The Wild Weasel mission — suppression of enemy air defenses — has been little reported in recent times, but it remains an important capability. For the US Air Force, it is the domain of the F-16CM and a fiercely proud pool of specialist talent.
‘We are going to be the first into a fight and the last ones out, to ensure everyone completes their mission safely’, says Lt Col Mike ‘Bait’ Richard, commanding officer of the famous 480th Fighter Squadron (FS) ‘Warhawks’. Speaking to Combat Aircraft during a Flying Training Detachment (FTD) from home base at Spangdahlem AB, Germany, to RAF Lakenheath, UK, in July, Lt Col Richard is referencing his squadron’s highly appropriate motto: ‘First in, last out’.
While the suppression of enemy air defenses (SEAD — pronounced ‘seed’) mission hasn’t exactly captured the headlines in recent air campaigns, it continues to command a prominent status within the US Air Force. Indeed, it’s a mission that was called upon in Operation ‘Odyssey Dawn’ over Libya in 2011 and prior to that in ‘Iraqi Freedom’, ‘Allied Force’ and of course, ‘Desert Storm’ in 1991.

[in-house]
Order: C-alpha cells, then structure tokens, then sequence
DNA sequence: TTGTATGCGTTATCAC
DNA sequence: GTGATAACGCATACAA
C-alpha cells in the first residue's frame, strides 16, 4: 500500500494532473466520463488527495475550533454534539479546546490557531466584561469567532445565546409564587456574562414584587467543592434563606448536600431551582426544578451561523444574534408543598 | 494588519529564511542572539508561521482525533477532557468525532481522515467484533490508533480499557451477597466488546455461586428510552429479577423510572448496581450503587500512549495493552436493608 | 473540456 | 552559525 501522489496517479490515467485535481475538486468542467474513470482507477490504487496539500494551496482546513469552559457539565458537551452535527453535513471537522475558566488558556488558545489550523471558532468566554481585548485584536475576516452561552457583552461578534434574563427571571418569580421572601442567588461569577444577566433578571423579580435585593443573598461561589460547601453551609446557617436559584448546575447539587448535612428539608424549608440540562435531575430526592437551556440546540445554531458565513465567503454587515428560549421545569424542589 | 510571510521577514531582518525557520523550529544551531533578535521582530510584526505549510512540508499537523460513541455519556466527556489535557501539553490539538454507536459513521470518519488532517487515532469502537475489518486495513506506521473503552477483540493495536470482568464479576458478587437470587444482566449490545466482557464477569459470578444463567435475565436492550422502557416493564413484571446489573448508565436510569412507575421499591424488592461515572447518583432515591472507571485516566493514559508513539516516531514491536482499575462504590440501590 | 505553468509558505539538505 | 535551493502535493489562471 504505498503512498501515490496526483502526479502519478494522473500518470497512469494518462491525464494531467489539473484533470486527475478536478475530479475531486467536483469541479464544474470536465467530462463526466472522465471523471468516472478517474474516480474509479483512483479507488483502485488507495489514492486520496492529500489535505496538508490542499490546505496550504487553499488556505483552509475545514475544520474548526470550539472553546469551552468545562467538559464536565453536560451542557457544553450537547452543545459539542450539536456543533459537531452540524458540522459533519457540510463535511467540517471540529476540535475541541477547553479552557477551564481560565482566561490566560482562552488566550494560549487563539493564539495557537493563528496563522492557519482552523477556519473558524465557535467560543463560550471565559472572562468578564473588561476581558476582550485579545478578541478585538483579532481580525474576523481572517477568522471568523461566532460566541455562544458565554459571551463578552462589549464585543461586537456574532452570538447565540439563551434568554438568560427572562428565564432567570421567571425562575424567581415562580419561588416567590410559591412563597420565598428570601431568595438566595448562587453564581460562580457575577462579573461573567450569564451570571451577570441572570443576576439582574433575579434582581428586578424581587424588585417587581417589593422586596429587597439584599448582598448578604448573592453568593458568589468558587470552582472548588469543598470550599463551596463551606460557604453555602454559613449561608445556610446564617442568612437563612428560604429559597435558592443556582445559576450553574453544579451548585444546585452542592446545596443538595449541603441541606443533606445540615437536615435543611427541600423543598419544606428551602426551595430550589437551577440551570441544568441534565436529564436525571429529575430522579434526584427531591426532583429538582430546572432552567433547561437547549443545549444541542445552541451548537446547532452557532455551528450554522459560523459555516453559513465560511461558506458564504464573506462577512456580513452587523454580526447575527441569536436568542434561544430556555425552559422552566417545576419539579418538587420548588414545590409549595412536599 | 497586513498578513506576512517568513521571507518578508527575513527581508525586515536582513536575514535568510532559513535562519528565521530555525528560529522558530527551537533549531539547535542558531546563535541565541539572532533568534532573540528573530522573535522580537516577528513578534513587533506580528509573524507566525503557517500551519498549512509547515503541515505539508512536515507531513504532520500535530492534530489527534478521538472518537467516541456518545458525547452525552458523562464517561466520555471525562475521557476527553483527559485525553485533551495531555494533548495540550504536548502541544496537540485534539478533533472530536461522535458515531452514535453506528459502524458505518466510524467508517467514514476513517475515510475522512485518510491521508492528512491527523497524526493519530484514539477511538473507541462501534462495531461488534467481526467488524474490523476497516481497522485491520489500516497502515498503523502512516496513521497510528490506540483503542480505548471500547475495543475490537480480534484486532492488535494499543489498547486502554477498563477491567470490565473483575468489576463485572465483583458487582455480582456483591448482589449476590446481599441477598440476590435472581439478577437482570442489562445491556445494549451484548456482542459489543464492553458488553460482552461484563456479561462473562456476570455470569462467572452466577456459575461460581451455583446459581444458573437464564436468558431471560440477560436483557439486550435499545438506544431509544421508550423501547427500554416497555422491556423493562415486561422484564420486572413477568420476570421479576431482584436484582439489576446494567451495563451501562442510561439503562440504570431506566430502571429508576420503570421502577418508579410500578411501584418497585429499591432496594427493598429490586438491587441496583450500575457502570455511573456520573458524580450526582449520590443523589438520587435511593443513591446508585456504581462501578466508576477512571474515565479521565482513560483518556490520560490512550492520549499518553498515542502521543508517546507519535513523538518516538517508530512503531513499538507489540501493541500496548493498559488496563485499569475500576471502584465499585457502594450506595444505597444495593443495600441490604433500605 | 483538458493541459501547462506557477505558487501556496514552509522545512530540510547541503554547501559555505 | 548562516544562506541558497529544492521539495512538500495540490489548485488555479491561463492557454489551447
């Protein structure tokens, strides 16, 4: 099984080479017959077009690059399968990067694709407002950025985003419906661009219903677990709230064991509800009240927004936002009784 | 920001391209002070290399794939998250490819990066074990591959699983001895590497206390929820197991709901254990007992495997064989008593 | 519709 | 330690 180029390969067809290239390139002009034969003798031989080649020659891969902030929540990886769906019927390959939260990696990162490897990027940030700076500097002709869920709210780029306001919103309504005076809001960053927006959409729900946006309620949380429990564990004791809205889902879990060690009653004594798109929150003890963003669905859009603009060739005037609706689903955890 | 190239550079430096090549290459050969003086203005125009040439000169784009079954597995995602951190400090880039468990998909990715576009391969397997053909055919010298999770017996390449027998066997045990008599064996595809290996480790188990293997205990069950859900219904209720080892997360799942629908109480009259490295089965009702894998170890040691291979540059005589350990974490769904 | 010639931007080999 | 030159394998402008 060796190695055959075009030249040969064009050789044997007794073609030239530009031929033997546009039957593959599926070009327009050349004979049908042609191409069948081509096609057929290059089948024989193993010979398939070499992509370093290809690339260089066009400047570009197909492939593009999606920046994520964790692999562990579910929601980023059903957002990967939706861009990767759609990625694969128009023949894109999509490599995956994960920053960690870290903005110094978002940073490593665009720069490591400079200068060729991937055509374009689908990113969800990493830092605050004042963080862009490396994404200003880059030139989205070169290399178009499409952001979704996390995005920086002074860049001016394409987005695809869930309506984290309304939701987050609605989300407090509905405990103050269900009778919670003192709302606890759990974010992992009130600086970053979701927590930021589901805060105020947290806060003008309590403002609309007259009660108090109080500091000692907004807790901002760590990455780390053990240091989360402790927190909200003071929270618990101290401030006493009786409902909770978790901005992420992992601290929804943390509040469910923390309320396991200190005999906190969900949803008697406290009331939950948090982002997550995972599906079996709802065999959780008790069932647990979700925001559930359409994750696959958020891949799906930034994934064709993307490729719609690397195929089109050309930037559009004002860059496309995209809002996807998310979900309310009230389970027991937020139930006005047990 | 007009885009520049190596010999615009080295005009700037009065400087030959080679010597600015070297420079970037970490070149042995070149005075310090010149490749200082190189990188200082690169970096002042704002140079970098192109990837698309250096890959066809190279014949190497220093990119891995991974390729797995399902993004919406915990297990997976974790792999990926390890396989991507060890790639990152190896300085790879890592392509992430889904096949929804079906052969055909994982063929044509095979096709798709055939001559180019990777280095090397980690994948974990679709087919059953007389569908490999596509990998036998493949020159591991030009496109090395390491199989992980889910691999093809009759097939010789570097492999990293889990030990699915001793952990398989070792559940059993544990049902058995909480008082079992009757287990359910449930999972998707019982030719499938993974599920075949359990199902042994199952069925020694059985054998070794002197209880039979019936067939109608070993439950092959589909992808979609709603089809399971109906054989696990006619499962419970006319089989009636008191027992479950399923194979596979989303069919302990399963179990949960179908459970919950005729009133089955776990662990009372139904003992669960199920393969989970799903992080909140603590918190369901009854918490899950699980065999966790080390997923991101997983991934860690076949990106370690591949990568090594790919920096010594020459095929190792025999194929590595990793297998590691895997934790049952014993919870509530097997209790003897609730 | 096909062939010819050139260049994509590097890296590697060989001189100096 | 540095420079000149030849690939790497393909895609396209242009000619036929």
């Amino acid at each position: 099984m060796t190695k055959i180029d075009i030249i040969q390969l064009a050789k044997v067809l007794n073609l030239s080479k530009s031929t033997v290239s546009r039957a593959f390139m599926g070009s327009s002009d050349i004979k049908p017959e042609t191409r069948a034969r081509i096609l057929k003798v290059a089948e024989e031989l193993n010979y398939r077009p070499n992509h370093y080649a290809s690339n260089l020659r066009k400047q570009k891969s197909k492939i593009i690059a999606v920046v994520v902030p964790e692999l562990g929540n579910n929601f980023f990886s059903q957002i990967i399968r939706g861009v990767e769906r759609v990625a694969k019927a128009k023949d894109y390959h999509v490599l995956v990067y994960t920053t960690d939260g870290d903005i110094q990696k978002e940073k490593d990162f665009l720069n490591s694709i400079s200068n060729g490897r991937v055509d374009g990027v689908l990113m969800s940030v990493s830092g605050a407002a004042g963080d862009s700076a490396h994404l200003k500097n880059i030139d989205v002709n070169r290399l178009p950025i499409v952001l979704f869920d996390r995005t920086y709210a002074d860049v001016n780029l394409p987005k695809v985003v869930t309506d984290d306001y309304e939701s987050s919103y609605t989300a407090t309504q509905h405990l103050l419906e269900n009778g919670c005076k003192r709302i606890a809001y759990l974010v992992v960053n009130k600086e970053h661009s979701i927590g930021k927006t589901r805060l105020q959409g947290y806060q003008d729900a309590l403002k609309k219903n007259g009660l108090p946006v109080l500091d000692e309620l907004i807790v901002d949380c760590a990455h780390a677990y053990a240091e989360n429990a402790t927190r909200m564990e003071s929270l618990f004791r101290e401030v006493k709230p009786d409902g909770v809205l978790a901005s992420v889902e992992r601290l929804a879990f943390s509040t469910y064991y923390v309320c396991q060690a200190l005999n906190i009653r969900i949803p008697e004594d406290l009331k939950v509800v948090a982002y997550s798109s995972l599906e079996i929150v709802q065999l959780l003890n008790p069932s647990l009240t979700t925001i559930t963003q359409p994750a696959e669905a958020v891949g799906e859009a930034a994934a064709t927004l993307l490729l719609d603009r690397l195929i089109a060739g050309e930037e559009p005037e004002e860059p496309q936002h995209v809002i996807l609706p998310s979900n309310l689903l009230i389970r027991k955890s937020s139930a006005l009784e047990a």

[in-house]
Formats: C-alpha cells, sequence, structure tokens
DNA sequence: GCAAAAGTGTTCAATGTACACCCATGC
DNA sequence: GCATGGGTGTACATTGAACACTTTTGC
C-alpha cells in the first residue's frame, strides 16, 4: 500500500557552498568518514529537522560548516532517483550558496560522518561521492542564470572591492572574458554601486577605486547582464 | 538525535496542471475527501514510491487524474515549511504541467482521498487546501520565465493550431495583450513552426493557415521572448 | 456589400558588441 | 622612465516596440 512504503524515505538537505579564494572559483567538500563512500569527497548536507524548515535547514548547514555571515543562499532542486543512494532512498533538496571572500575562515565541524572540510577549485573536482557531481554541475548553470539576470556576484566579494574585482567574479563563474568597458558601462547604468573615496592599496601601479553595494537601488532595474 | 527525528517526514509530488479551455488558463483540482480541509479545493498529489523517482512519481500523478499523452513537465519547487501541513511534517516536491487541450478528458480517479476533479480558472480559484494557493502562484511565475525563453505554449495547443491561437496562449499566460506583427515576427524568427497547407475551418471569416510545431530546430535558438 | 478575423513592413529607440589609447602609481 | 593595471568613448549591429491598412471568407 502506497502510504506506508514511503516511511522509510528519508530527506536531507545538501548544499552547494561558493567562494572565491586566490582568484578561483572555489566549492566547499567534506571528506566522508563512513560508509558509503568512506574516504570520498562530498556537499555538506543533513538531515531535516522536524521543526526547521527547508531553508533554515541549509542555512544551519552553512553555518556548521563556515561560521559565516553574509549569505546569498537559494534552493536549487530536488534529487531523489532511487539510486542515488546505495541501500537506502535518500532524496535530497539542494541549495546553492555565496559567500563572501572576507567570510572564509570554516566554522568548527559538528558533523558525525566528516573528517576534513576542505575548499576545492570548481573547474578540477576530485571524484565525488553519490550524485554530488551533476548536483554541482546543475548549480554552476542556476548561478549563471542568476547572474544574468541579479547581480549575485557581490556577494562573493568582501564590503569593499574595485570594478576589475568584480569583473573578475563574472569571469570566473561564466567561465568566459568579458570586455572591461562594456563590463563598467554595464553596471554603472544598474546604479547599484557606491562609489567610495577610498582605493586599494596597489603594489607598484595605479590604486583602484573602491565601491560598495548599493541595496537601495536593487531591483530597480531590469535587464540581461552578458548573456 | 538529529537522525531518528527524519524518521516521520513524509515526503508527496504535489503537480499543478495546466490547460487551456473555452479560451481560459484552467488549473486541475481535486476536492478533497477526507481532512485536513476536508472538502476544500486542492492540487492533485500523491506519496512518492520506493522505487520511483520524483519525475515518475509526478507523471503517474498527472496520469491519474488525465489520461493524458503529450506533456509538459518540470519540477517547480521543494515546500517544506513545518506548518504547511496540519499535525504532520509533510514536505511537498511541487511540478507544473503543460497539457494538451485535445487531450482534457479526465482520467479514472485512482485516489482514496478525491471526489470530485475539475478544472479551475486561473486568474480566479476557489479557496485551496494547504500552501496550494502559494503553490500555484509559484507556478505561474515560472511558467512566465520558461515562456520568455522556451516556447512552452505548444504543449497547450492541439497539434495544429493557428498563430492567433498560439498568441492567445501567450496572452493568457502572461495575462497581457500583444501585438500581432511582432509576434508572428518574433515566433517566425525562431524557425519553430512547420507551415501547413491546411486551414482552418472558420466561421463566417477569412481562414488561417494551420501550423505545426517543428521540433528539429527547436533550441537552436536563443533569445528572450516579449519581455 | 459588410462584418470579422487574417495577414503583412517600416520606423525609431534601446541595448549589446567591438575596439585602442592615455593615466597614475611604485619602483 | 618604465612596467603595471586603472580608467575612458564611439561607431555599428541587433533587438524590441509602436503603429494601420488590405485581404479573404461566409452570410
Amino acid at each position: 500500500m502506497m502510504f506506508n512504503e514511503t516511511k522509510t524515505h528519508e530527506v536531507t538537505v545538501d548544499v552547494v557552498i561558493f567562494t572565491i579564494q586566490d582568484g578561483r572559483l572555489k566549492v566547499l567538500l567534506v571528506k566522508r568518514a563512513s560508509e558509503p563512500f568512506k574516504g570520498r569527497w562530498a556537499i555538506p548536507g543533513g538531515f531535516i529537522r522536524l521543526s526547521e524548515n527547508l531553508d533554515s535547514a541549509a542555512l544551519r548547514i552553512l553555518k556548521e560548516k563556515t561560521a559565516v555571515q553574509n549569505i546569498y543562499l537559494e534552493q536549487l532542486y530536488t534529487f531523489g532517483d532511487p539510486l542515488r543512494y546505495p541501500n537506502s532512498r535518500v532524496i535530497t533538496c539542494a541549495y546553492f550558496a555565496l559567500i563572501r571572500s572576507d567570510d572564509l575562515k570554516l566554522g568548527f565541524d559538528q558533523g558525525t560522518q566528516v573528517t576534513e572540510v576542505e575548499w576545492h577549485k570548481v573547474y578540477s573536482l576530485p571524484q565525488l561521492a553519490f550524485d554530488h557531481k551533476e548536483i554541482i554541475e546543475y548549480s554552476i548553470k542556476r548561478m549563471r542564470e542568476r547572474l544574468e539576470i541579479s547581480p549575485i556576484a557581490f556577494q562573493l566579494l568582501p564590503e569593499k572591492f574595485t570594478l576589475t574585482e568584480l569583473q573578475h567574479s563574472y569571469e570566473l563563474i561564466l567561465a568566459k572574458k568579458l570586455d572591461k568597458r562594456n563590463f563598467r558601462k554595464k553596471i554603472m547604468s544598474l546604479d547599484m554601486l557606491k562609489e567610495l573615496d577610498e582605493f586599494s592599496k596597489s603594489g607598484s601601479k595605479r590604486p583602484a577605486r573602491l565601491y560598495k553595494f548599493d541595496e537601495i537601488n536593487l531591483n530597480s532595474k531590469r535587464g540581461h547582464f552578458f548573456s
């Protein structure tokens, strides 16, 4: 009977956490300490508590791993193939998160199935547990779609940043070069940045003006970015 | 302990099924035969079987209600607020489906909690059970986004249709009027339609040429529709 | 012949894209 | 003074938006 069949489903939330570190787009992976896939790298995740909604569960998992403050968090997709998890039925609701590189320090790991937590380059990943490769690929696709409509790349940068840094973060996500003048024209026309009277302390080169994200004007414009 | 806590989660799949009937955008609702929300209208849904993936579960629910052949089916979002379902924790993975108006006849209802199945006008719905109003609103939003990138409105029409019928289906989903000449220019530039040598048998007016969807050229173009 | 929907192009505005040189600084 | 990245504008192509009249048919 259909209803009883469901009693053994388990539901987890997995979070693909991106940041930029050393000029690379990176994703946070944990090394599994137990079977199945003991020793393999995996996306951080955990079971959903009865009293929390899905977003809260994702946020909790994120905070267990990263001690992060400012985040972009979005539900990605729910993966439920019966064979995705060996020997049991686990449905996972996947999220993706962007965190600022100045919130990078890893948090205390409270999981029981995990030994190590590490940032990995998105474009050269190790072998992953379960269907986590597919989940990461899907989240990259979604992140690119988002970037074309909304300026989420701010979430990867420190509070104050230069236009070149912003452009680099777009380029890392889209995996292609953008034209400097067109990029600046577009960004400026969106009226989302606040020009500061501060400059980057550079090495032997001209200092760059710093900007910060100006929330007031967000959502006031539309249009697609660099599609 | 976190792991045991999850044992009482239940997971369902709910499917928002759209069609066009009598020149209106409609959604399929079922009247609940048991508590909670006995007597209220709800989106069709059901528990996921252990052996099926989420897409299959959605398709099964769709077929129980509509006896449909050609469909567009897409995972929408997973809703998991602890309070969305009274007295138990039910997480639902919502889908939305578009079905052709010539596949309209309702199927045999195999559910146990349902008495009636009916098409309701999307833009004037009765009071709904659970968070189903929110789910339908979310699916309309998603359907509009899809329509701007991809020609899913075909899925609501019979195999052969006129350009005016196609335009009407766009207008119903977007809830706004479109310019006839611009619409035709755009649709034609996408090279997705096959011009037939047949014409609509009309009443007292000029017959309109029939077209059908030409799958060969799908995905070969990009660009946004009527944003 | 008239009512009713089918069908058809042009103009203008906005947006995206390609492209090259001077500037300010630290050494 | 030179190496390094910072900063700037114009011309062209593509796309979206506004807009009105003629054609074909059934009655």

Lt Col Richard commands one of nine operational USAF squadrons that fly the Block 50/52 F-16CM/DM and specialize in the demanding SEAD role.
Born out of the war in Vietnam, these skilled aviators are affectionately known as Wild Weasels. The weasel is adept at rooting out and killing vermin. This mission is all about locating and identifying hostile ground-to-air threats — suppressing or killing surface-to-air missiles (SAMs) — before they can kill you.
These types of ground systems are as great a threat to combat aircraft as enemy air-to-air fighters — often greater. ‘In my opinion there’s three spectrums of SEAD’, says Lt Col Richard. ‘You can avoid the threat, you can disrupt the threat or you can destroy the threat. We train on a daily basis for all three.’
Read all about the 480th FS and the Wild Weasel mission in the new October issue of Combat Aircraft, out this Thursday.